The rest of the interior is well laid out with 2 open storage compartments in the center dash area, both of which are below the centrally located digital dashboard. The dash has a clean and clear readout, plus it gives you all the things you need in a dash like a trip meter, coolant temp (where is the actual number instead of just a bar graph?!), and big vehicle speed readout. I am still a bigger fan of a dash that is mounted on the steering column, mainly because it is in your line of sight. Until Honda comes up with a heads-up display to project onto their accessory quarter windshield, I’d like to have the dash more in my line of sight. But, it works where it is, too. Passengers have a securely latching glove box to hold quite a good amount of gear and personal accessories. The footwells are large enough for different leg lengths, and the overall driving position is easily adjusted for different sized drivers with an easily adjusted driver’s seat and infinitely adjustable steering column. The only thing that rendered us a bit perplexed was how far apart the throttle and brake pedal are spread apart. I’m a two footed driver and didn’t have an issue with this as the dead pedal transition to the brake pedal is spot on. However, Josh is a one-footed driver and he commented several times on how the spread between the two pedals wasn’t confidence inspiring when he needed to make a fast transition. Other than that, the interior for both models is solid, really really.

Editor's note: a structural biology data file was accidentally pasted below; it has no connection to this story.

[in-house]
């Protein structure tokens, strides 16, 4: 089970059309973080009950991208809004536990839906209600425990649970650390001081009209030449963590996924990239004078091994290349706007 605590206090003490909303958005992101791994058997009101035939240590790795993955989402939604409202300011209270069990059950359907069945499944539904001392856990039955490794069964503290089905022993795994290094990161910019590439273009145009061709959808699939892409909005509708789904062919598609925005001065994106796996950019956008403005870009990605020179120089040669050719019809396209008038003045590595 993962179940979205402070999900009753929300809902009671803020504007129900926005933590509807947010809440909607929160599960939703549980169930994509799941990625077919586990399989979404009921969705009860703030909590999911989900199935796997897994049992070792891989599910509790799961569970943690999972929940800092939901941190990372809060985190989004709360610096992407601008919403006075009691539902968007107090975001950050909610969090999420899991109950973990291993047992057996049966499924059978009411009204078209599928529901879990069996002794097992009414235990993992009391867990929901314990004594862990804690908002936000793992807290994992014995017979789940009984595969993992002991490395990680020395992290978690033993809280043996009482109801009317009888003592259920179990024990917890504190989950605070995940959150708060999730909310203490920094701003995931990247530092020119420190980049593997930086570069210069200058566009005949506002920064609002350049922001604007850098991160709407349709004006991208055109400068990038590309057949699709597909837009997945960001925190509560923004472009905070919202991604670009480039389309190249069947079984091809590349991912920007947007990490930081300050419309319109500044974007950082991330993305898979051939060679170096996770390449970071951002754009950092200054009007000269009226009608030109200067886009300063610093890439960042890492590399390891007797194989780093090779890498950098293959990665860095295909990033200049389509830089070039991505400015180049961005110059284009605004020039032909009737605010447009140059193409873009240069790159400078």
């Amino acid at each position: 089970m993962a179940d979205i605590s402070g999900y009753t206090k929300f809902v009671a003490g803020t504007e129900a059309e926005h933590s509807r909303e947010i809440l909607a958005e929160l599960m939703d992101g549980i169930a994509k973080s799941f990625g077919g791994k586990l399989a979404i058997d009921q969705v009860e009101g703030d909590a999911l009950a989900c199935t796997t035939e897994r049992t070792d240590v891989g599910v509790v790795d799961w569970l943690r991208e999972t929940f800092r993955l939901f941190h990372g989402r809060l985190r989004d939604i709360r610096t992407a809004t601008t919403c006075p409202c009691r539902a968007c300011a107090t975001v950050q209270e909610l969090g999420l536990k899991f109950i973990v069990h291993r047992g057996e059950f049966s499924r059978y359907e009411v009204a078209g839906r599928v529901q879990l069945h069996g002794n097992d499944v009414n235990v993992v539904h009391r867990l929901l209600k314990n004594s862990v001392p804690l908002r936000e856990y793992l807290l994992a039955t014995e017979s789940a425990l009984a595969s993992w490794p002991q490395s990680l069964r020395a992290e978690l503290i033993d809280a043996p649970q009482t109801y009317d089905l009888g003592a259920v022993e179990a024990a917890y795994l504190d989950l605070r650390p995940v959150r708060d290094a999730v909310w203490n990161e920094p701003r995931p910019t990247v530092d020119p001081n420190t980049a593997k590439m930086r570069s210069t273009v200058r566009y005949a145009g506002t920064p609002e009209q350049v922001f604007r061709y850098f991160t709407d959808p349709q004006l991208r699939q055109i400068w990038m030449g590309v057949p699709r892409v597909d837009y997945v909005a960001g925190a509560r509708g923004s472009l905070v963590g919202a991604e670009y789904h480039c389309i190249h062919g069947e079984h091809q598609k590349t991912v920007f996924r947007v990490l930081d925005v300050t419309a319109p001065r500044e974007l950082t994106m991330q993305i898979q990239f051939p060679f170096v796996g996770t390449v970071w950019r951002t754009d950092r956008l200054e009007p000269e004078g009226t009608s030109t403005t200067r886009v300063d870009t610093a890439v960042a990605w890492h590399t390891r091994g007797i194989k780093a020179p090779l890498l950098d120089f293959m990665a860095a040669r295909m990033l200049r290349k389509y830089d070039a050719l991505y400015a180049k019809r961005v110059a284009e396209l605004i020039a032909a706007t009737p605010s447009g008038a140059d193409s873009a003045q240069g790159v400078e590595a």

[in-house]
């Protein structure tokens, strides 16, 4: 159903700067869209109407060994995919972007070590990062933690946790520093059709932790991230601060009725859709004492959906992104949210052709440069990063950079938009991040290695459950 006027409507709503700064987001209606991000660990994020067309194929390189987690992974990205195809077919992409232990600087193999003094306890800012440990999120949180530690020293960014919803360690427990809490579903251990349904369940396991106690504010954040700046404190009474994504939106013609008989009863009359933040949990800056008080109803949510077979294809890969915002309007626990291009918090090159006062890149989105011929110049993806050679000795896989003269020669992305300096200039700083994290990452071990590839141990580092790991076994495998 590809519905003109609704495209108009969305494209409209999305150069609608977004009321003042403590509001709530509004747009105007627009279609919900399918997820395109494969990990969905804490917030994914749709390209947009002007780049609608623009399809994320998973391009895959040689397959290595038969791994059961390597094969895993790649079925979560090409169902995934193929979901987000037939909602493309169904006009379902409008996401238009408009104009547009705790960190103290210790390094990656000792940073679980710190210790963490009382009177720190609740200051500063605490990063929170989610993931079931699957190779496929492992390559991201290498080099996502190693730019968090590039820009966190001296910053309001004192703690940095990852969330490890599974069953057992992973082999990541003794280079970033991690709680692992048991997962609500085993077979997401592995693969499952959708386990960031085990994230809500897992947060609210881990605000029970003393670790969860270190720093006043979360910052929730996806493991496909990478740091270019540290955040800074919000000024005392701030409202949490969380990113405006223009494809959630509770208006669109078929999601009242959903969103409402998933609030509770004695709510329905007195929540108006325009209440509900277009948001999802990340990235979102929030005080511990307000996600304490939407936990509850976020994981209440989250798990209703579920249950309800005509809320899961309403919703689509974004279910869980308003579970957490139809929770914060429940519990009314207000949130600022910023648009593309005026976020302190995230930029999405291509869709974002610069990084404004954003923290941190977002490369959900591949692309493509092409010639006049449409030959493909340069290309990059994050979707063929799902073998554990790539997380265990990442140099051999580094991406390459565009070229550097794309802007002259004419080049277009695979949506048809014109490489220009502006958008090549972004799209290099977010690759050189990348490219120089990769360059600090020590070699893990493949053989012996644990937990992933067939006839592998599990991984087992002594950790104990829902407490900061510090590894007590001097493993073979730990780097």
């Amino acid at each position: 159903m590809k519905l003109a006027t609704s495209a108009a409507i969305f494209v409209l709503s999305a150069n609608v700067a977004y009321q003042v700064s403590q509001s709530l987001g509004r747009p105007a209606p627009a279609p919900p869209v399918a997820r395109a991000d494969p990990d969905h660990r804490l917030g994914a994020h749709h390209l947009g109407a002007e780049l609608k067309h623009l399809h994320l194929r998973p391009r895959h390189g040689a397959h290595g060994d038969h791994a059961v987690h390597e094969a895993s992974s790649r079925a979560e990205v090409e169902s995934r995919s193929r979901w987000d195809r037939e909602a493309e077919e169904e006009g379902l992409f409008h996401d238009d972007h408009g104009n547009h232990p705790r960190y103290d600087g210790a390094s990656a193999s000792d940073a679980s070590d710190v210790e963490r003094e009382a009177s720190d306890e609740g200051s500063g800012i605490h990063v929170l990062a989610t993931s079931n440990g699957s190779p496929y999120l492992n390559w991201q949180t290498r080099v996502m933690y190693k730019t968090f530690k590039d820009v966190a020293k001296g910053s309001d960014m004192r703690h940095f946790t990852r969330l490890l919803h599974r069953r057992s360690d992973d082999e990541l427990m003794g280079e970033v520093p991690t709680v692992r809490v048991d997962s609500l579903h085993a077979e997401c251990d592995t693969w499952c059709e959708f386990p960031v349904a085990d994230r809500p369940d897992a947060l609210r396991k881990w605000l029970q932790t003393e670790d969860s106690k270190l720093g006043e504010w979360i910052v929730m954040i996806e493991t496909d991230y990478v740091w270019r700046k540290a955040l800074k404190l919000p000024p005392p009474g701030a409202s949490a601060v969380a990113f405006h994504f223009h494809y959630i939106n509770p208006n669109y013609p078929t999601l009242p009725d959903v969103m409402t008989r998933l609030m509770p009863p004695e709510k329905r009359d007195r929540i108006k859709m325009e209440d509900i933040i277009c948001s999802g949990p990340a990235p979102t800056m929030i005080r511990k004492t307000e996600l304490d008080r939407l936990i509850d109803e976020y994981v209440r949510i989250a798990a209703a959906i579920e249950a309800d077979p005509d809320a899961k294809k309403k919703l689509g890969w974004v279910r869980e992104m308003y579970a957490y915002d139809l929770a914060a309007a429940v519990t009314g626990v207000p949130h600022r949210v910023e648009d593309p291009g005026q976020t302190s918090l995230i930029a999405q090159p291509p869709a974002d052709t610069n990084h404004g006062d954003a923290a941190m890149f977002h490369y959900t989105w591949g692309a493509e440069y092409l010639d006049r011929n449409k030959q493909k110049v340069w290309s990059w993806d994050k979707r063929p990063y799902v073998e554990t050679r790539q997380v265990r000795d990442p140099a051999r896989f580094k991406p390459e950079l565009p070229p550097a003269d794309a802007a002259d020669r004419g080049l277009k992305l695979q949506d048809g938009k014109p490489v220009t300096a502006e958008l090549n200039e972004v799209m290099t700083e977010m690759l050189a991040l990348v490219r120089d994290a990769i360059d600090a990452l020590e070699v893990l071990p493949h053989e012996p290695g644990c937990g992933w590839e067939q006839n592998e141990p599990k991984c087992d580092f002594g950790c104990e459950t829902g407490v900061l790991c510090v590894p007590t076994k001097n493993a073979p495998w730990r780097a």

With 104 horsepower coming out to the 999cc parallel twin engine, we were so curious to see how effectively the Honda put the power to the ground, especially with the 6-speed Dual Clutch Transmission (DCT), which has both fully automatic and manual modes. Turns out that I didn’t need to worry much because this direct system has a very positive feel to it – you can literally feel every ounce of power being put to the ground through the efficient Talon drivetrain. With a 270 degree firing order, the Talon has a raspy and aggressive sound that is thankfully not reminiscent of the rather docile that comes out of the Pioneer 1000, which the Talon engine is based on. It revs quicker that the Pioneer engine, and the DCT transmission has also been tuned to shift up to 50% faster in the Talon compared to the Pioneer. When driving the Talon, you can feel these changes. It revs extremely quick and sounds visceral when doing so, almost race-car like right from the factory. If you want to pick up the throttle fast off idle and start shifting through the gears, you can do exactly that! Shifts are smooth through the dual clutch whether you are performing them at full throttle or just off idle. Plus, one of the most welcomed features of the DCT is that the takeoffs are always smooth/ Clutch cooling has been significantly increased just in case you decide you want to rock crawl this machine for hours at a time (there is a temperature warning light just in case). If you were to do that, the Low range is something that no other major manufacturer features on a sport side-by-side, and after driving the Talon in Low this has to be one of my favorite features. It crawls at 3mph without any hesitation and doesn’t bounce off the clutch constantly. The secret is the transfer case built into the transmission, which is really an engineering marvel from the team at Honda.